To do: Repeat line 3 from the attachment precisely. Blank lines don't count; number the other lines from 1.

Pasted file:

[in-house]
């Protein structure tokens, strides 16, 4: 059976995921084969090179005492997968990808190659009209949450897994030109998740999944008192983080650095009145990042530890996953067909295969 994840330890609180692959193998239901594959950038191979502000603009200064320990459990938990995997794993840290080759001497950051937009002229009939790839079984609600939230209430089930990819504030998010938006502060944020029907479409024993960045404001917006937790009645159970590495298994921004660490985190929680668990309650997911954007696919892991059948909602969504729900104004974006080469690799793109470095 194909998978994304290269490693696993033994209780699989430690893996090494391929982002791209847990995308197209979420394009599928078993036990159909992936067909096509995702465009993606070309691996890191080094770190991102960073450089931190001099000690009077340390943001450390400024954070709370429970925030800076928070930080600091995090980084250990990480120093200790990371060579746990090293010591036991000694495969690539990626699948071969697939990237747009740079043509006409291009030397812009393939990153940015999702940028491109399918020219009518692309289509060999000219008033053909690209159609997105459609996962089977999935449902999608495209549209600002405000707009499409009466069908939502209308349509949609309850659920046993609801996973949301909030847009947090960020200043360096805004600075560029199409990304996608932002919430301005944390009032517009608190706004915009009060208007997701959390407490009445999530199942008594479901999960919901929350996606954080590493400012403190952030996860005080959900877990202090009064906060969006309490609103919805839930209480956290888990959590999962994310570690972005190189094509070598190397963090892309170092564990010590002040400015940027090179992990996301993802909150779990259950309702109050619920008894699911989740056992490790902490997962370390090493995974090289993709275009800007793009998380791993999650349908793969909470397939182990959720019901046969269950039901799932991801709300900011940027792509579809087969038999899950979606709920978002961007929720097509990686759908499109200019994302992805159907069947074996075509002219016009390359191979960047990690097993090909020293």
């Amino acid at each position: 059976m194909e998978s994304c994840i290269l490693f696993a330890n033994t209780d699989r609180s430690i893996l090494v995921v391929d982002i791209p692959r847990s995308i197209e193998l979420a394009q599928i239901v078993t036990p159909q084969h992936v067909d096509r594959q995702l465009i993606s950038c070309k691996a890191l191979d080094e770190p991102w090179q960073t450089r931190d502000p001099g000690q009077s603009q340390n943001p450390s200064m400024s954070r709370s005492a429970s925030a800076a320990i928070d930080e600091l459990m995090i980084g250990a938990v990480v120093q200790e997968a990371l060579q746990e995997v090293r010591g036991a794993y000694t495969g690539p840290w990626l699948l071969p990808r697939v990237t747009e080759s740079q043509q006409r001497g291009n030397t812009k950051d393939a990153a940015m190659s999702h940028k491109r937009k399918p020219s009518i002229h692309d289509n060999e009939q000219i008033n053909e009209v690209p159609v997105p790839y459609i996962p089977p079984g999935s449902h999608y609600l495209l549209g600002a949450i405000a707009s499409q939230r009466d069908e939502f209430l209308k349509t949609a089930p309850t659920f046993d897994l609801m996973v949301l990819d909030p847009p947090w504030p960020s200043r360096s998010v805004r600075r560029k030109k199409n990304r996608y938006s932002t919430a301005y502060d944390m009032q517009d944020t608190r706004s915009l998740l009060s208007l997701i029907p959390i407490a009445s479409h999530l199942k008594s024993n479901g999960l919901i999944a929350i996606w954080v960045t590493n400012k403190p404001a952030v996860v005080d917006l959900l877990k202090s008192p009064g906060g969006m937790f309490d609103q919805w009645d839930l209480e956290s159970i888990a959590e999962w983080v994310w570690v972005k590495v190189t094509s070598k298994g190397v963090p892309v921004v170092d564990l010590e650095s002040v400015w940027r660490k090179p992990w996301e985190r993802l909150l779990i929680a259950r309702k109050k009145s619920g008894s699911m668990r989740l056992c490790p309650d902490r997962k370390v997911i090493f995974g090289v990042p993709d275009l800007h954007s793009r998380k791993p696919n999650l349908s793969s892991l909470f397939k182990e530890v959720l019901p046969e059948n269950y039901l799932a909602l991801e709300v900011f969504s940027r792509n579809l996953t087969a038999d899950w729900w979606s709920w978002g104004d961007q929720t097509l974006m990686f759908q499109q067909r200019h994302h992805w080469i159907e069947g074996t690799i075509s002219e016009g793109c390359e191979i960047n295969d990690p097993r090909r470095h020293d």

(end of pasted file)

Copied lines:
């Amino acid at each position: 059976m194909e998978s994304c994840i290269l490693f696993a330890n033994t209780d699989r609180s430690i893996l090494v995921v391929d982002i791209p692959r847990s995308i197209e193998l979420a394009q599928i239901v078993t036990p159909q084969h992936v067909d096509r594959q995702l465009i993606s950038c070309k691996a890191l191979d080094e770190p991102w090179q960073t450089r931190d502000p001099g000690q009077s603009q340390n943001p450390s200064m400024s954070r709370s005492a429970s925030a800076a320990i928070d930080e600091l459990m995090i980084g250990a938990v990480v120093q200790e997968a990371l060579q746990e995997v090293r010591g036991a794993y000694t495969g690539p840290w990626l699948l071969p990808r697939v990237t747009e080759s740079q043509q006409r001497g291009n030397t812009k950051d393939a990153a940015m190659s999702h940028k491109r937009k399918p020219s009518i002229h692309d289509n060999e009939q000219i008033n053909e009209v690209p159609v997105p790839y459609i996962p089977p079984g999935s449902h999608y609600l495209l549209g600002a949450i405000a707009s499409q939230r009466d069908e939502f209430l209308k349509t949609a089930p309850t659920f046993d897994l609801m996973v949301l990819d909030p847009p947090w504030p960020s200043r360096s998010v805004r600075r560029k030109k199409n990304r996608y938006s932002t919430a301005y502060d944390m009032q517009d944020t608190r706004s915009l998740l009060s208007l997701i029907p959390i407490a009445s479409h999530l199942k008594s024993n479901g999960l919901i999944a929350i996606w954080v960045t590493n400012k403190p404001a952030v996860v005080d917006l959900l877990k202090s008192p009064g906060g969006m937790f309490d609103q919805w009645d839930l209480e956290s159970i888990a959590e999962w983080v994310w570690v972005k590495v190189t094509s070598k298994g190397v963090p892309v921004v170092d564990l010590e650095s002040v400015w940027r660490k090179p992990w996301e985190r993802l909150l779990i929680a259950r309702k109050k009145s619920g008894s699911m668990r989740l056992c490790p309650d902490r997962k370390v997911i090493f995974g090289v990042p993709d275009l800007h954007s793009r998380k791993p696919n999650l349908s793969s892991l909470f397939k182990e530890v959720l019901p046969e059948n269950y039901l799932a909602l991801e709300v900011f969504s940027r792509n579809l996953t087969a038999d899950w729900w979606s709920w978002g104004d961007q929720t097509l974006m990686f759908q499109q067909r200019h994302h992805w080469i159907e069947g074996t690799i075509s002219e016009g793109c390359e191979i960047n295969d990690p097993r090909r470095h020293d």